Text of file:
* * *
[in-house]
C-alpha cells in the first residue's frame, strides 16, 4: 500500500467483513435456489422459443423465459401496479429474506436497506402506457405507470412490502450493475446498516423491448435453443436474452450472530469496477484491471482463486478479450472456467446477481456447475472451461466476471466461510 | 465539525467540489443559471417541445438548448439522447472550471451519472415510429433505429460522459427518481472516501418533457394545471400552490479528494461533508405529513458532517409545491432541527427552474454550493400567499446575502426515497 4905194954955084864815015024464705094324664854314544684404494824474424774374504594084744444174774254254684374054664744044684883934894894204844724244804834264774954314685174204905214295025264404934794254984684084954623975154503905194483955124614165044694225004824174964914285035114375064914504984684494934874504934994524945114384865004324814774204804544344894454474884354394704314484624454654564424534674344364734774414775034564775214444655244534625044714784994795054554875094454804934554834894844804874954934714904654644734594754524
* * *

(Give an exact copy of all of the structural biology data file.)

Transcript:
[in-house]
C-alpha cells in the first residue's frame, strides 16, 4: 500500500467483513435456489422459443423465459401496479429474506436497506402506457405507470412490502450493475446498516423491448435453443436474452450472530469496477484491471482463486478479450472456467446477481456447475472451461466476471466461510 | 465539525467540489443559471417541445438548448439522447472550471451519472415510429433505429460522459427518481472516501418533457394545471400552490479528494461533508405529513458532517409545491432541527427552474454550493400567499446575502426515497 4905194954955084864815015024464705094324664854314544684404494824474424774374504594084744444174774254254684374054664744044684883934894894204844724244804834264774954314685174204905214295025264404934794254984684084954623975154503905194483955124614165044694225004824174964914285035114375064914504984684494934874504934994524945114384865004324814774204804544344894454474884354394704314484624454654564424534674344364734774414775034564775214444655244534625044714784994795054554875094454804934554834894844804874954934714904654644734594754524